BY A. Kelly (1911)
The following woods are called “open-grained” woods and require a paste filler to make a good foundation for a varnish finish: Ash, beech, butternut, baywood, black walnut, chestnut, elm, mahogany, oak, and rosewood.
The following woods are called “close-grained” woods, or softwoods, and should be treated with a liquid filler to fit them for varnish finish: Basswood, cedar, California redwood, gumwood, Oregon pine, poplar, spruce, tamarack, white pine, Washington fir, whitewood, and yellow pine.
The following woods are called “close-grained hardwoods,” and are sometimes filled with paste filler, but this is not generally done, it not being absolutely necessary: Birch, cherry, Circassian walnut, and maple. Fill with liquid filler.
The filler must be coloured to match the wood; it is best to make it rather darker than the wood. It is important to get the right colour for a filler, so that it will be as near the colour of the wood as possible, only a trifle deeper in shade. Again, the colour of the finish may be determined by the filler; that is, the filler will be stain and filler both. Some of the finest colour effects with woods are obtained in this manner.
The purpose of paste filling is to make a solid surface for the varnish coats. The paste enters and seals the pores of the wood and all the open parts. This can only be done on wood having an open grain. But while the cellular structure is thus filled, the fibre is left more or less unfilled, and hence it is customary in many cases to apply a coating of liquid over the paste filling, when dry and rubbed down.
For this purpose, we may use shellac varnish, or a light-bodied liquid filler.
Liquid fillers are used where the wood is not open enough to take in a paste. Its purpose is to saturate the fibre of the wood and thus prevent it from taking up the liquid of the varnish coats, thus robbing the varnish of its oil and turpentine, causing it to be too brittle. Shellac varnish is a liquid filler and is often so used.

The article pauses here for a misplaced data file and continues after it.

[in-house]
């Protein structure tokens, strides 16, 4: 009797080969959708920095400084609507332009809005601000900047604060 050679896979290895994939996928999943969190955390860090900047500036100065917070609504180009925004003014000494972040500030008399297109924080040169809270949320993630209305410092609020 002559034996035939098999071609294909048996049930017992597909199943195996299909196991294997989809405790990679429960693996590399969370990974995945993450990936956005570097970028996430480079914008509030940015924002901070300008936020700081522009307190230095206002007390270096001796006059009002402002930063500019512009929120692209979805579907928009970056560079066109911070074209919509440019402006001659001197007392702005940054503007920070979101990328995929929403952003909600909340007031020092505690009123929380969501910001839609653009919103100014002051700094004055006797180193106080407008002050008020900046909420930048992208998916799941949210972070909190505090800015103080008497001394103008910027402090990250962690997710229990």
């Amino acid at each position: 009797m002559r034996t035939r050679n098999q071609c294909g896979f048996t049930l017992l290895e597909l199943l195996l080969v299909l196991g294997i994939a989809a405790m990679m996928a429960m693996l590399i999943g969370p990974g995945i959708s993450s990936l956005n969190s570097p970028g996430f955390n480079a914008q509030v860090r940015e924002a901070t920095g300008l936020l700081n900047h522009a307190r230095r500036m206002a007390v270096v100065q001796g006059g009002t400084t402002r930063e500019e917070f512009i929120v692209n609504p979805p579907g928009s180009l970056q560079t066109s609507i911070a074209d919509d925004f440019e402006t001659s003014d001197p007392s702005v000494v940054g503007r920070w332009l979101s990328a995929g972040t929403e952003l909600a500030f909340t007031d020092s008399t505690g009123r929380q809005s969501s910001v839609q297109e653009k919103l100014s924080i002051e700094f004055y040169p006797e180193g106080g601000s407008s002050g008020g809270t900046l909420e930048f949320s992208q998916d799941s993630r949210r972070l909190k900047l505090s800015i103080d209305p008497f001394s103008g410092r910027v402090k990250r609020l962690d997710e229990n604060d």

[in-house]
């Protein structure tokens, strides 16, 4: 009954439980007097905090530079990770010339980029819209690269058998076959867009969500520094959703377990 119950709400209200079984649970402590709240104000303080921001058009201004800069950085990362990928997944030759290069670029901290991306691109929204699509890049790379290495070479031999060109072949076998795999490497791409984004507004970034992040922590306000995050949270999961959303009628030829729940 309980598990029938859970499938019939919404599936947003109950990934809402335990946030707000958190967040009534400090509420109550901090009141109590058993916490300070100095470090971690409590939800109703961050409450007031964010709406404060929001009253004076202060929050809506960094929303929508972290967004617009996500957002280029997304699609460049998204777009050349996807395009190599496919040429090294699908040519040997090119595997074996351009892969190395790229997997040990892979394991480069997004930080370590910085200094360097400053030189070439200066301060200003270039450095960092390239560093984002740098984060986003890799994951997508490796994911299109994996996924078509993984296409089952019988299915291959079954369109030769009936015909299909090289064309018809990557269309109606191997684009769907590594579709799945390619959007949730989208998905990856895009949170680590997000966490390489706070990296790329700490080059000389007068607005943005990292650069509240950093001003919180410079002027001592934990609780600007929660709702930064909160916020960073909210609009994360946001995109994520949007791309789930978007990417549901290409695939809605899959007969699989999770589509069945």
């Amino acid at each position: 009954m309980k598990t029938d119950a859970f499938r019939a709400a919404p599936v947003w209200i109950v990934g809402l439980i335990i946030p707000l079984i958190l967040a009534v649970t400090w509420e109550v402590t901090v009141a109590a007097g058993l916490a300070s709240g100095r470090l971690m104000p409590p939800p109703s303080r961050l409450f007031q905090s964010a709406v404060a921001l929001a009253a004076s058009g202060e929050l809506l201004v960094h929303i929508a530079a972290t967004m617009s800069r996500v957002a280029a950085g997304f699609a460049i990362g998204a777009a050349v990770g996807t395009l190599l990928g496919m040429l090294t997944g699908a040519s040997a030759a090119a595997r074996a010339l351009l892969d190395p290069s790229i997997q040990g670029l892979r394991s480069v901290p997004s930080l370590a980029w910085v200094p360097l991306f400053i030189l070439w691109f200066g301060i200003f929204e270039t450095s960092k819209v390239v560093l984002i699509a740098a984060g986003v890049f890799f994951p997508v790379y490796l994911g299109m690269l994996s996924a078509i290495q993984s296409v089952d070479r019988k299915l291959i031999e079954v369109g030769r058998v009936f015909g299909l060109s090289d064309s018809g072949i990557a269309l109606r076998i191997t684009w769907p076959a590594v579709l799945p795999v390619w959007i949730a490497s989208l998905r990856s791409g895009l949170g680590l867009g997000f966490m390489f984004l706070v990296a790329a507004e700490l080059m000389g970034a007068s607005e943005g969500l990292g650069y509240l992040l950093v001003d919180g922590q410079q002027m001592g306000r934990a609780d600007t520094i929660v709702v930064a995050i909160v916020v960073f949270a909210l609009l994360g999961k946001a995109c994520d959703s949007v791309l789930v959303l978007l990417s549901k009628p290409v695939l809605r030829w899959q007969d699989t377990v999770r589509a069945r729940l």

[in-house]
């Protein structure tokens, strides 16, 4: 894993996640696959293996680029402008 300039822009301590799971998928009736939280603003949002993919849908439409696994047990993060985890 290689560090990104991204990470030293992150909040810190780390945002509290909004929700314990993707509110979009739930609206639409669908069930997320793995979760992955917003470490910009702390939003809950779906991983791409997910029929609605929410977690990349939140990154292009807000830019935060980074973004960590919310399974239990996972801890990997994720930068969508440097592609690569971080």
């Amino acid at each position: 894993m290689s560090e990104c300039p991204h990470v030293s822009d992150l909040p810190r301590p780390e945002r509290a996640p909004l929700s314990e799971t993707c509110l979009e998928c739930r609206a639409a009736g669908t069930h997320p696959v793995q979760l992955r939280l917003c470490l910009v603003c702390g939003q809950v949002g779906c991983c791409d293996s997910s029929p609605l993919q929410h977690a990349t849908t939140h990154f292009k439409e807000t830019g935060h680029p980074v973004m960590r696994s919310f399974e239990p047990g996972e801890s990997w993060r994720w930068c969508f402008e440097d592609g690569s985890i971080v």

Application of Fillers
Liquid filler may be made from paste filler by the addition of the proper thinners. Usually liquid thinner is simply a cheap varnish, with the addition of cornstarch, or clay, or another suitable base. Before the advent of commercial liquid fillers, the surfacing or filling of close-grained woods was done with varnish, applied in several successive coats, each coat being rubbed down and into the pores of the wood by means of a piece of soft white pine, made chisel-shape, and upon this foundation the varnish finish was laid.
Various woods and their adaptability to the different fillers, substances in use, formulas for fillers
The use of a liquid containing some pigment or starch makes it possible to filler surface the wood with one coat. This may be sandpapered down, and a coat or two of varnish will give a finish. We call them surfacers because these liquid fillers are not rubbed into the wood, but laid on the surface, the same as varnish.
The filler or surfacer simply saves us the costlier varnish.
Shellac and Other Substances
Shellac is preferred where cost is not taken into account, because it sandpapers easier than varnish filler, but it is less desirable under varnish than even cheap varnish, because of its hard, inelastic nature, causing cracking of the varnish placed on it, particularly when the shellac is placed between two coats of varnish.
Liquid filler does better over paste filling than varnish, as it seals the open pores better. Liquid filler should be applied much the same as varnish, flowing it on even and smooth. It is best not to colour liquid filler if it is made with silica, because the silica, owing to its weight, will sink and allow the colour to float, giving the surface a painted effect.